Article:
Date of Award:

1996

Document Type:

Thesis

Degree Name:

Master of Science (MS)

Department:

Psychology

Advisor/Chair:

Lani Van Dusen

Abstract

Research on analogical problem solving has delineated several factors that impact one's ability to spontaneously generate a correct solution strategy to a target problem. These factors include, but are not limited to, type of analogy provided to subjects (i.e., partial versus complete), the level of isomorphism between analogies and target problems, and the solver's level of analogical problem-solving expertise

Recently, researchers have begun to focus on providing solvers with direct instruction on analogical problem-solving processes and strategies in an effort to augment analogical problem-solving ability. The most common type of instruction (i.e., teacher-generated) involves providing direct instruction on problem-solving processes and strategies without input from the solver. A second type of instruction (i.e., learner-generated) that has gained some attention in the literature but has not yet been tested in the realm of analogical problem solving involves learners actively participating in developing analogical problem-solving strategies while being guided by the instructor.

Using an experimental design. the present study examined the differential effects of type of analogue (i.e., partial versus complete), level of expertise (i.e., novice versus expert). and type of training (teacher-generated, learner-generated, or no training) on spontaneous generation of correct solution strategies to two target problems.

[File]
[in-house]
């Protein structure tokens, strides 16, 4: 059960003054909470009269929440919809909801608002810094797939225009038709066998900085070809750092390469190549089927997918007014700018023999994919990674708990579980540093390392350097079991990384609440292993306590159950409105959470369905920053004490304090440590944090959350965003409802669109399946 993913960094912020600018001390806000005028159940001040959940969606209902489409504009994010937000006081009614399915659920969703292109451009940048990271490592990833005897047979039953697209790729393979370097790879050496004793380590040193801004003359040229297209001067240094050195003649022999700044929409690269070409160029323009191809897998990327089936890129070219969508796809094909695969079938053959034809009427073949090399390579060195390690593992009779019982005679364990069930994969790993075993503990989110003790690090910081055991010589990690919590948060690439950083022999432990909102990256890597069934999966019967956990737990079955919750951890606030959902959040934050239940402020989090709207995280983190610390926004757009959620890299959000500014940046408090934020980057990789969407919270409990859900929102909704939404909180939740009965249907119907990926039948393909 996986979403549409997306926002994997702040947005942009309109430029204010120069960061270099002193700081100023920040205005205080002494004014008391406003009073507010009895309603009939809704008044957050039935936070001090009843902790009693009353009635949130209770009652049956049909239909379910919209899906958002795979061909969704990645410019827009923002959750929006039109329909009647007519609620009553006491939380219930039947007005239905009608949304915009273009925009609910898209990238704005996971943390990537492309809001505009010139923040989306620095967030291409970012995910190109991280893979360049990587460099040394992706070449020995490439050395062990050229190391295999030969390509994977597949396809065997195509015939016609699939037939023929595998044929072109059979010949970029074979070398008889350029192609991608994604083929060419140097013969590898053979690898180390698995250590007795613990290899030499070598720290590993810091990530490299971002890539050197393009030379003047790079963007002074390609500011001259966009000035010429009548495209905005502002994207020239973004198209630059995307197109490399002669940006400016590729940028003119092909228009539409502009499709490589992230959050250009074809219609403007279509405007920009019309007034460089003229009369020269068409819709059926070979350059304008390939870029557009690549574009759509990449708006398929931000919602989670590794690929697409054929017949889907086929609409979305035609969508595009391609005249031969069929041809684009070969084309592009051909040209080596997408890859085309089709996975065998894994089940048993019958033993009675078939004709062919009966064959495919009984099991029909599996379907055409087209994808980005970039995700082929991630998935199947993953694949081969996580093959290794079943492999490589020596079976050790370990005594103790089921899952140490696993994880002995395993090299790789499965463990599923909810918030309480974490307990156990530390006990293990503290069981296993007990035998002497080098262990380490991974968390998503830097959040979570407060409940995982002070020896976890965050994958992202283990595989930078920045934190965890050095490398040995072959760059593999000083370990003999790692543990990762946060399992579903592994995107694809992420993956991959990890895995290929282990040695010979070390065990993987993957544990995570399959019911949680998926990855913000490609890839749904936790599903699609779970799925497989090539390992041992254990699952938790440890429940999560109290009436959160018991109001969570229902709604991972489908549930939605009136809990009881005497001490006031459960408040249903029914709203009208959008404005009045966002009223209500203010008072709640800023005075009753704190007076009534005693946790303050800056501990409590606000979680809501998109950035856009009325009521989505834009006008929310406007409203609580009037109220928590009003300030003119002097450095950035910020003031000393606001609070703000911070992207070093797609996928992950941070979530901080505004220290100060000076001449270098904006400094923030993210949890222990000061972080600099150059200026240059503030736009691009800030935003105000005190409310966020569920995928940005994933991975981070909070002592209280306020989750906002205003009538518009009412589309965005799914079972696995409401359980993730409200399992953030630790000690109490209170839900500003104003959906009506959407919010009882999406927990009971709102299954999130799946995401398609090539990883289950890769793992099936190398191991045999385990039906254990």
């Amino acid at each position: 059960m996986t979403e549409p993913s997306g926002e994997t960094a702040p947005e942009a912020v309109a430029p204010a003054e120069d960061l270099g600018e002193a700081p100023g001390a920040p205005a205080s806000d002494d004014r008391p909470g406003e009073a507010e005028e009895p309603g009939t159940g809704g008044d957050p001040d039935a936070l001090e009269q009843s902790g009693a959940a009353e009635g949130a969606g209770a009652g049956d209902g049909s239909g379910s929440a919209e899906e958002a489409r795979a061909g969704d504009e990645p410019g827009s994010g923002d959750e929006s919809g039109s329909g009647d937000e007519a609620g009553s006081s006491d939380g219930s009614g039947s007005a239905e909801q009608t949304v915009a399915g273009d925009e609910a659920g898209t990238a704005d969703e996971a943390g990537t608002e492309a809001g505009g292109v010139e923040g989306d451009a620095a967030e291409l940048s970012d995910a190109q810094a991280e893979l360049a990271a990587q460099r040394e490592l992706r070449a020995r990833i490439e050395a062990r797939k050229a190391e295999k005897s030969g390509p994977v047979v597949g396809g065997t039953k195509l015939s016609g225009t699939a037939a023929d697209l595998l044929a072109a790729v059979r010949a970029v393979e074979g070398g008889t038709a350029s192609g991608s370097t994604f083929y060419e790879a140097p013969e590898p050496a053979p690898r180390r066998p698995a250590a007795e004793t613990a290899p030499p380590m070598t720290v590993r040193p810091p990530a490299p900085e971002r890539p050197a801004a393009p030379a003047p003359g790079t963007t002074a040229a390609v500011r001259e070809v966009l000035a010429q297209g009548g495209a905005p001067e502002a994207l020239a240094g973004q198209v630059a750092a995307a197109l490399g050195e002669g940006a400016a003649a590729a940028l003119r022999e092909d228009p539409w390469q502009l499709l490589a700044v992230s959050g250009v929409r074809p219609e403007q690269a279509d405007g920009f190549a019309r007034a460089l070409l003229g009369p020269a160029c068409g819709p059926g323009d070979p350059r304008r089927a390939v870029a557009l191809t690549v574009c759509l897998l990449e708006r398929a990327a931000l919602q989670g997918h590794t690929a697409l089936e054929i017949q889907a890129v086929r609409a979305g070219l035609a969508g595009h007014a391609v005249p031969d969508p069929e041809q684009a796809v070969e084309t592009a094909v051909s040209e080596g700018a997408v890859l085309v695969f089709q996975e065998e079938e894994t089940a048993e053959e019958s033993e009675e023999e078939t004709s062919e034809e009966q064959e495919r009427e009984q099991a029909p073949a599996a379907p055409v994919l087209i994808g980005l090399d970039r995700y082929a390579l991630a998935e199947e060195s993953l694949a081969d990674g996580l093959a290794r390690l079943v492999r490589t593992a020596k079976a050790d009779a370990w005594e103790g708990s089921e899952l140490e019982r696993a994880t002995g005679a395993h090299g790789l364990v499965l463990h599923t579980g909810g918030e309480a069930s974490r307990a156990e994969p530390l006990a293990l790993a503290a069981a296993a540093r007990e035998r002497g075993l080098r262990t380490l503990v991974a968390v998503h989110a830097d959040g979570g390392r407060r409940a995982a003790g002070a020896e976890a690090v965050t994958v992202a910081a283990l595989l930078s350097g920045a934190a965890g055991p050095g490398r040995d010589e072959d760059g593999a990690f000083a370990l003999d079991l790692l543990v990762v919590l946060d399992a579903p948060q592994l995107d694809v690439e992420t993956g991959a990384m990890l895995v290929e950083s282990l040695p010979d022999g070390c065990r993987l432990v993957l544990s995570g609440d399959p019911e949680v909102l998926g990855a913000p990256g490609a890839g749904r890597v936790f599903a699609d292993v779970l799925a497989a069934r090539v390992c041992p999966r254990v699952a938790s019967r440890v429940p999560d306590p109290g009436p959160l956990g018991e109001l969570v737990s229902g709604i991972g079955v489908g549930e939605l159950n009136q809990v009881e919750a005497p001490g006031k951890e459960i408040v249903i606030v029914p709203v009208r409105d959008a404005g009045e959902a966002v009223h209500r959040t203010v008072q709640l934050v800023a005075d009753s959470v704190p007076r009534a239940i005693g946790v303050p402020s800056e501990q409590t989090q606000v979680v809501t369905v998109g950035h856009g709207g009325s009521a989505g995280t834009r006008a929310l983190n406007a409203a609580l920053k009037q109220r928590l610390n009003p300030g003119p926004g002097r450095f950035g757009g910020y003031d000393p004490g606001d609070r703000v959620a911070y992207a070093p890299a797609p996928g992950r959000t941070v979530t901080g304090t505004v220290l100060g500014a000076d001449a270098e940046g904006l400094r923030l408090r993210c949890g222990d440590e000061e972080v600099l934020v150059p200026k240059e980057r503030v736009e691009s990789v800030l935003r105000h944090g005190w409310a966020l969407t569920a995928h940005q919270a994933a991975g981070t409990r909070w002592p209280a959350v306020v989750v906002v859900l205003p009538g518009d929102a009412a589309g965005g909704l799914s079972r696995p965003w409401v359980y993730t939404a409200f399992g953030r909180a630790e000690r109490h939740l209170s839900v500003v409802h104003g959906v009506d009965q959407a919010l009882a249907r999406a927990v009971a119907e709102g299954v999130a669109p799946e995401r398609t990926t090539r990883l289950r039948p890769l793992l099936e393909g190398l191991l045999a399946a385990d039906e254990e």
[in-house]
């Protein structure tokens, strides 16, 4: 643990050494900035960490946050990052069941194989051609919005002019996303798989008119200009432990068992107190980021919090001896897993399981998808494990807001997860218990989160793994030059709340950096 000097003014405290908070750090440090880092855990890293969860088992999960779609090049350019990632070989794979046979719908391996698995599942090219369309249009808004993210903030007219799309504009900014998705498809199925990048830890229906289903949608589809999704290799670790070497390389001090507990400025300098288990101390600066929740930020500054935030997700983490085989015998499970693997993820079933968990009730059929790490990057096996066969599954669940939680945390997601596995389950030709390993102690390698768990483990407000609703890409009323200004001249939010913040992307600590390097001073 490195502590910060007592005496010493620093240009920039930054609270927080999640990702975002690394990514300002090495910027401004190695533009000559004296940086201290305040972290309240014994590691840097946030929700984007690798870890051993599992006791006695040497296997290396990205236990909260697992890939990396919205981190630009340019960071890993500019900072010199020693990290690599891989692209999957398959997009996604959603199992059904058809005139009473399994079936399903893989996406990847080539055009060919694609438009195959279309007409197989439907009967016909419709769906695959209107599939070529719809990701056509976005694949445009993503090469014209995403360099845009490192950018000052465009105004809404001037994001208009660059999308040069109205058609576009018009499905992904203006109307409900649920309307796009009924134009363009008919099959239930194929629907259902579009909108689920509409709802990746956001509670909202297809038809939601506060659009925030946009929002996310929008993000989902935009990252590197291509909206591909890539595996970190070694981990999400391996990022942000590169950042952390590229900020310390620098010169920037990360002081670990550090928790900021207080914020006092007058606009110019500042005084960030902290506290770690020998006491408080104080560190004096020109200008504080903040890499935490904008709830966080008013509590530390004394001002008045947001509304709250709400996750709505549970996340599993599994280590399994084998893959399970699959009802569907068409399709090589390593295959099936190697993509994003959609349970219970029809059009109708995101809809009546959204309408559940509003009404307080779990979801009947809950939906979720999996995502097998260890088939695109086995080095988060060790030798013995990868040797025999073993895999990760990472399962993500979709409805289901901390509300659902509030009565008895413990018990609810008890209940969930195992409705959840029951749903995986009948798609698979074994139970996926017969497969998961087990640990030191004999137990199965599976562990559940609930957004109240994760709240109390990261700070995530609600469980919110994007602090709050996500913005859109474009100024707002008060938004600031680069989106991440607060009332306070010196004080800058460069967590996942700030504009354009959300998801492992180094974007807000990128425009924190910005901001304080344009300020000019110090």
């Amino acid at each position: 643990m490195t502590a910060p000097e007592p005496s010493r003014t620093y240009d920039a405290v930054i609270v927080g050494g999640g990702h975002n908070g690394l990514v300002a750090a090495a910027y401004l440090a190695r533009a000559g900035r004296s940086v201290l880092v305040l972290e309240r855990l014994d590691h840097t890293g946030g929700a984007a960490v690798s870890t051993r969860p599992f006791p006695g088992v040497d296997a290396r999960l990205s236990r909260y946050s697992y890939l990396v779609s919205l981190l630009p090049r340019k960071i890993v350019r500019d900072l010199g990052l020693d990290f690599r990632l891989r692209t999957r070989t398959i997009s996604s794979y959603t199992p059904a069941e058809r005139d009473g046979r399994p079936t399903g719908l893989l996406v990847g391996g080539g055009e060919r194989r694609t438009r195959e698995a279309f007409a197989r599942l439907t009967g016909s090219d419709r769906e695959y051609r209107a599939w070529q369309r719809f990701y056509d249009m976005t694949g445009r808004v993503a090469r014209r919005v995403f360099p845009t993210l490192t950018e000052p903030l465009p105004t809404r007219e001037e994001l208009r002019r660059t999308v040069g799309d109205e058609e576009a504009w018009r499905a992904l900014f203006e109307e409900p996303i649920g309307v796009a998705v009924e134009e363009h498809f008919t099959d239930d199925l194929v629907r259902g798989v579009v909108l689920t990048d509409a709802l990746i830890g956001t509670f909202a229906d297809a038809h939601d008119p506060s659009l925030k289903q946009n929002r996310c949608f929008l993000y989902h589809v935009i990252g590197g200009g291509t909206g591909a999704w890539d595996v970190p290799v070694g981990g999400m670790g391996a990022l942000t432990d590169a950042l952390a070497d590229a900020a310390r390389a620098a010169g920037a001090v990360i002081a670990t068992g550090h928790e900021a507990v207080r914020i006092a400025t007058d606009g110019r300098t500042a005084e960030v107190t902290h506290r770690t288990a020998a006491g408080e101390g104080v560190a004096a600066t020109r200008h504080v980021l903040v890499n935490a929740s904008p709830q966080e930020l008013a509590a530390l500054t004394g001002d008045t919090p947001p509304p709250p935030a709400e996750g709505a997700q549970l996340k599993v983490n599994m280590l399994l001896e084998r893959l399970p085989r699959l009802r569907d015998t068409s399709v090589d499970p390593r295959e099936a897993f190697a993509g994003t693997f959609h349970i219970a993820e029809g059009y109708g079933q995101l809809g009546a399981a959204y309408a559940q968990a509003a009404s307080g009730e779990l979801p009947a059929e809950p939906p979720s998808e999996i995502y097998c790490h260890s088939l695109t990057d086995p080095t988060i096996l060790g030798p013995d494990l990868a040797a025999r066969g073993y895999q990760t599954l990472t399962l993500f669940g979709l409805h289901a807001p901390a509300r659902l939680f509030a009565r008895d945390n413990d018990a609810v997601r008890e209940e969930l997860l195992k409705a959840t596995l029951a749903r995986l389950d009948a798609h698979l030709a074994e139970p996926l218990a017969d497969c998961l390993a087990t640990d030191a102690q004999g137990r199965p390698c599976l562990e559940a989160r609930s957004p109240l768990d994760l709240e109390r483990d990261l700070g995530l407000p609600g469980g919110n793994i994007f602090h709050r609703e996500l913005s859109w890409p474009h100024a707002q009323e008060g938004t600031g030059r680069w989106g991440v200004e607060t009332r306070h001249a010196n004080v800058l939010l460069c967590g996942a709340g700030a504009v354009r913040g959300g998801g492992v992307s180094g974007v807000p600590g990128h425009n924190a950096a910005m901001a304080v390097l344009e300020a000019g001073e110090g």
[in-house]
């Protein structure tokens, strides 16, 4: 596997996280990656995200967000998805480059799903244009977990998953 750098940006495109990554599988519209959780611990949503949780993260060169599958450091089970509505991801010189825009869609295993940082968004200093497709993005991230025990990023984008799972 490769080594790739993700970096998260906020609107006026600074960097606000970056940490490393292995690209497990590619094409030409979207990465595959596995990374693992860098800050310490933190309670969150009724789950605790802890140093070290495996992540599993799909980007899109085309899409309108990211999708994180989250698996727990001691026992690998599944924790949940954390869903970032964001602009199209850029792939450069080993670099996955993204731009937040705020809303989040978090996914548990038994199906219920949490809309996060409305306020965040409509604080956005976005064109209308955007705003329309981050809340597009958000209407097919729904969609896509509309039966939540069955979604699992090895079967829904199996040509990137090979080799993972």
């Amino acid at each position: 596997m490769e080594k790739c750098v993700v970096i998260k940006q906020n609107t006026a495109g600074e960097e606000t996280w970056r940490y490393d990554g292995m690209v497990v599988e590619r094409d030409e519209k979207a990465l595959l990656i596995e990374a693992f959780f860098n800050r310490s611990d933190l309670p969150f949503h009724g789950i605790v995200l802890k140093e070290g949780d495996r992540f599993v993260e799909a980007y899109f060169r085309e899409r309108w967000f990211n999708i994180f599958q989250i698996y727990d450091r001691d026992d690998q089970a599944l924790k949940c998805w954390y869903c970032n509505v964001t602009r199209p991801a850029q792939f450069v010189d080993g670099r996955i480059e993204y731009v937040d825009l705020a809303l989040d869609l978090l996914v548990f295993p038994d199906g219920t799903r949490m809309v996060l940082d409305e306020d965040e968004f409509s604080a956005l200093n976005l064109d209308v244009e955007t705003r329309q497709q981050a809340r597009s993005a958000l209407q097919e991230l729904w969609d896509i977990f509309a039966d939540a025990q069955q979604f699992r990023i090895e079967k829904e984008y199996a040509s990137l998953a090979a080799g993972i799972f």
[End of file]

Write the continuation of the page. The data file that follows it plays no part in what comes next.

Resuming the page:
Findings indicate that solvers. regardless of training group or ability level. were better able to solve the target problem to the complete analogies than the target problem to the partial analogies. x2 (1, N = 116) = 18, p < .001; d = .85. Moreover, there was no advantage for expert solvers to participate in problem-solving training. However. when examining novice solvers. findings indicate that direct instruction on problem-solving processes and strategies resulted in better performance when solving the partial analogy than did no instruction (d = .61). Also, active participation in the learning process resulted in better performance when solving the partial analogy than did no instruction (d = .80).

Limitations of the study, implications for educators, and recommendations for future studies are provided.

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